This is the only religious building preserved where he worked as an architect. There are 2 sources of inspiration for Raphael’s design: St Peter’s Basilica and the Pantheon. In fact, this chapel is like a mini Pantheon for Raphael’s patron.
However, the most significant design that Raphael did for this chapel, besides the architectural work, is the decoration of the dome. It contains a beautiful mosaic of the creation of the world. Raphael, once again, brings together ancient mythology and combines it with Christian myth. There are many more elements in this chapel that are noteworthy. However, Raphael died before its completion, and many artists after him added to this chapel.
Patronage was a very important aspect of Raphael’s art and his career. Furthermore, being a patron was a sign that you were a person of wealth, style, and knowledge of trends at the time. It was a symbol of status both for the commissioner and the artist. According to Sheryl E Reiss, Agostino Chigi was Raphael’s most important secular patron and commissioner of this chapel. Besides, a great part of Raphael’s work in Rome outside of the Vatican was thanks to this wealthy banker.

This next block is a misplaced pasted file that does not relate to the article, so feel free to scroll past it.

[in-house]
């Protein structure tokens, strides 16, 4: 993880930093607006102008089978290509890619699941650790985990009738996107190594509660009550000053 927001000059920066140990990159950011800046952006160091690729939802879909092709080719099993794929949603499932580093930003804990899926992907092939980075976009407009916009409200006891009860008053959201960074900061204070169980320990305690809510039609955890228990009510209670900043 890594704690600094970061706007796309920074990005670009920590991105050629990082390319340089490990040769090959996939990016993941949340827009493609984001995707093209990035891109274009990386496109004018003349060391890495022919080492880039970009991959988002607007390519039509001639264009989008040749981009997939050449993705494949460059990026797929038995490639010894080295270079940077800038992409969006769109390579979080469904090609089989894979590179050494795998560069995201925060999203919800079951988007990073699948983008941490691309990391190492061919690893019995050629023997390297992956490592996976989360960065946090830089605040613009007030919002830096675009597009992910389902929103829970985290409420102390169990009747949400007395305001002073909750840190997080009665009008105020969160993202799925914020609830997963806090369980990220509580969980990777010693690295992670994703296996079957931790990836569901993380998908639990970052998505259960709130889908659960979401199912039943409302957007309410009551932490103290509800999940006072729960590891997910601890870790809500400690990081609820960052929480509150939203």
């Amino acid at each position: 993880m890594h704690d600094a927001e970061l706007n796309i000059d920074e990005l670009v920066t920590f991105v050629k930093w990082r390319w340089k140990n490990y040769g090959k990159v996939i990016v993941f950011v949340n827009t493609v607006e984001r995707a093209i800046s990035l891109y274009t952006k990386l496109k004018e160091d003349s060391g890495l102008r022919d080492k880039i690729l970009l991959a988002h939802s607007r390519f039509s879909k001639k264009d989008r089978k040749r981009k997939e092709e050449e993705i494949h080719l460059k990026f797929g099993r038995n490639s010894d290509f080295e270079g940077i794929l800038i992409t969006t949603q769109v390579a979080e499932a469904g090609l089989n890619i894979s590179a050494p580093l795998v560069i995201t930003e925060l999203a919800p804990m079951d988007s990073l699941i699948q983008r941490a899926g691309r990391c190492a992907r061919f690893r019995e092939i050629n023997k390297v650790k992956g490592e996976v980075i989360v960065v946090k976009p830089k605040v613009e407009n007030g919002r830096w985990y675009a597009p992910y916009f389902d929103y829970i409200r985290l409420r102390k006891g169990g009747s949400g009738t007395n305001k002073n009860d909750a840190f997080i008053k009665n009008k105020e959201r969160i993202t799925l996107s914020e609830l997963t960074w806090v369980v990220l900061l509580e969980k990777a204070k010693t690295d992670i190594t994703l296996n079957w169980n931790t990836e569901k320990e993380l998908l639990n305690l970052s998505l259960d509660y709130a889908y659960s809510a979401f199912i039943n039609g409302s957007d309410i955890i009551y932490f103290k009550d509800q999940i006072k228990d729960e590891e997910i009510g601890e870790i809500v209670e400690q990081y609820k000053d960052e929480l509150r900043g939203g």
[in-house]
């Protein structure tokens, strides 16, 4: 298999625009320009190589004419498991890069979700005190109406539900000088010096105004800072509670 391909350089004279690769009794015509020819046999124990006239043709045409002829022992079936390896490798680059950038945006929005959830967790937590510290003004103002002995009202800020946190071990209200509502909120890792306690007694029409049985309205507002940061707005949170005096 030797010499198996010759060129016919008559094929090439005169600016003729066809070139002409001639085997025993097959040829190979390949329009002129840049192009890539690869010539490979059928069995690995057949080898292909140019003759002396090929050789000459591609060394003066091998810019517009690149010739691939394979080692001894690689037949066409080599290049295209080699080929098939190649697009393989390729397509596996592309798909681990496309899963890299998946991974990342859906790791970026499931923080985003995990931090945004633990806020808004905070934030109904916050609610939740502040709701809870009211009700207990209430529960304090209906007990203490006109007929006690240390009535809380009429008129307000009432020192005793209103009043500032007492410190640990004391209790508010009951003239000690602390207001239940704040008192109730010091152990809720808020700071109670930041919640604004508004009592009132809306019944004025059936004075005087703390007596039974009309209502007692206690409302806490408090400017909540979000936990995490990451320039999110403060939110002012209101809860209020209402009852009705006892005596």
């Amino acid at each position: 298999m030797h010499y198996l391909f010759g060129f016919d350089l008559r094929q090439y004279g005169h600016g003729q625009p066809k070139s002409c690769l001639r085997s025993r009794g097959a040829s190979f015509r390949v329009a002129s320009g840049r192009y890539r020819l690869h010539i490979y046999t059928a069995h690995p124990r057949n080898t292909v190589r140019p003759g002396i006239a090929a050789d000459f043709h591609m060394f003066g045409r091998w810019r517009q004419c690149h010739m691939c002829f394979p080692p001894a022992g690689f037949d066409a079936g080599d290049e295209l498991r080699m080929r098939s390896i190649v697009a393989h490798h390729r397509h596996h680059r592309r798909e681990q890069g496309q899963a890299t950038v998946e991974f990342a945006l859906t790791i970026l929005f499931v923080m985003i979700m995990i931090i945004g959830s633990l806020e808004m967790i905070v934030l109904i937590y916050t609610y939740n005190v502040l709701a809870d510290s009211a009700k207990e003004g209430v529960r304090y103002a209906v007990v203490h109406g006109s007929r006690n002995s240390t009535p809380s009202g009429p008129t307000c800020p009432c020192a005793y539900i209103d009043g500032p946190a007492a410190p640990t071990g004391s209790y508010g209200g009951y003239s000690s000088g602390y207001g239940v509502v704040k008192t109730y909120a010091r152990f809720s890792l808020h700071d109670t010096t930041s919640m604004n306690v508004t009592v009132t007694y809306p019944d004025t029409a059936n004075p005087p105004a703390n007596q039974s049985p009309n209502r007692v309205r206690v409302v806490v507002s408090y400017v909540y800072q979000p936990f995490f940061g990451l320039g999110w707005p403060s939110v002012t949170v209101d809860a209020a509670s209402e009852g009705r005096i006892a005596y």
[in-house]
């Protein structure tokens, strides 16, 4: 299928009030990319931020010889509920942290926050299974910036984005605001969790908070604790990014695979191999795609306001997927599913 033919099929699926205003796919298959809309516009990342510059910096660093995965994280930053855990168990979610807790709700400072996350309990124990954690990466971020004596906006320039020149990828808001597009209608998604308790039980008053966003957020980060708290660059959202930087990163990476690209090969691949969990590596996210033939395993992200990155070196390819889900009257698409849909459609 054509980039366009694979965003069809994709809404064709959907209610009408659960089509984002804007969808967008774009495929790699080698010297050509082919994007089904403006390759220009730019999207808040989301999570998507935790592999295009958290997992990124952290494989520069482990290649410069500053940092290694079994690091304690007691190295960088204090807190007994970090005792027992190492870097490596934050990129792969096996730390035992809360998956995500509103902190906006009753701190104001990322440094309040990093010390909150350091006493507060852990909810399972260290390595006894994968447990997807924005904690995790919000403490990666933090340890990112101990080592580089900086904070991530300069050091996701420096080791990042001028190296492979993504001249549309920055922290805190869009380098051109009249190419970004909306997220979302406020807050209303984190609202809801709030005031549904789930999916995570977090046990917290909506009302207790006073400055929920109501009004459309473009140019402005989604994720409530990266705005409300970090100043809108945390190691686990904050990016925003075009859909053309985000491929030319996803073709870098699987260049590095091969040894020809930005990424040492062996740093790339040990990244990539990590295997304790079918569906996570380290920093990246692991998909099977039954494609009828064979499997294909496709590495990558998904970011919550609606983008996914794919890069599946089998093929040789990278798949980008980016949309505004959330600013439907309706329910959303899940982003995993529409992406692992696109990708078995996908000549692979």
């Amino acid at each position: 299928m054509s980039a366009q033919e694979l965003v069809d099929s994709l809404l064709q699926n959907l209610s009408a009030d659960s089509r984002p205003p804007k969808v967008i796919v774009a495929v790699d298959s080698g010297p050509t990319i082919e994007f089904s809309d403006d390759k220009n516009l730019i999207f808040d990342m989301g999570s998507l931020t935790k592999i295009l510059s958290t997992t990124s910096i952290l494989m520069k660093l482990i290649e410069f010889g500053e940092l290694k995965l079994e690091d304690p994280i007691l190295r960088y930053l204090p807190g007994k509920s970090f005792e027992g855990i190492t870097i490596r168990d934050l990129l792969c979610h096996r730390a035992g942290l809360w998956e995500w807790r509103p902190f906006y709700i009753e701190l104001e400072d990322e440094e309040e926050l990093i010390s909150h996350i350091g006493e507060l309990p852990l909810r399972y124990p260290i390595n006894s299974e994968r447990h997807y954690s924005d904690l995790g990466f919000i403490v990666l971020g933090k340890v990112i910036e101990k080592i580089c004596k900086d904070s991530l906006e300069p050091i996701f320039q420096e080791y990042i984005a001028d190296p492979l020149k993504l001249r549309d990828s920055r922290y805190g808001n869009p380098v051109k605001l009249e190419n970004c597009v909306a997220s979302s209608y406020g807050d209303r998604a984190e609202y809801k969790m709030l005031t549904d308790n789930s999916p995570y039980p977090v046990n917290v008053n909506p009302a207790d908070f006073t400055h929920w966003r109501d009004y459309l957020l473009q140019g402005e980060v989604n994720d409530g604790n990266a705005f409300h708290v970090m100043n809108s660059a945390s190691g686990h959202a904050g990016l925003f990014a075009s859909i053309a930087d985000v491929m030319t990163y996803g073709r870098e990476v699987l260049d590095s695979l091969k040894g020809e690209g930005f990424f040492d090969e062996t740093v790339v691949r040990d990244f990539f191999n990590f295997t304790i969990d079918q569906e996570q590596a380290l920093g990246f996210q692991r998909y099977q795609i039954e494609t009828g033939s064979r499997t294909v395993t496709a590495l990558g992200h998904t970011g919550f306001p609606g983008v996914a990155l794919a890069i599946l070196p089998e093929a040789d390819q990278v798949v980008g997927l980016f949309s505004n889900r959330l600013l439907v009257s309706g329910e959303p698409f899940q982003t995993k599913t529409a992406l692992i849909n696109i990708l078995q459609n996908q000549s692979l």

5. Sistine Madonna
c.1513-1514 | Oil on canvas | Alternative Name: Madonna di San Sisto | Gemäldegalerie Alte Meister (Dresden)
Here, the Virgin holds Jesus, with St Sistus and st Barbara on the sides and the putti or cherubs at the bottom. According to Julia Briggs, these putti are iconic in their own right. Furthermore, this is one of the latest Maddona’s that Raphael painted. You can see the evolution from the previous ones. For example, the color saturation demonstrates he had been heavily influenced by Venetian art schools of the time and mastered this technique.
According to Kleinbub, an interpretation for this painting is that this Madonna is an apparition related to Sistus’ ascension into heaven himself. He points out the ethereal feel given to the scene by the clouds and movement of the robes. In addition, the Virgin is directly looking at the viewer as if holding us participants of this vision. Finally, this is one of the only 2 oil on canvas paintings he did.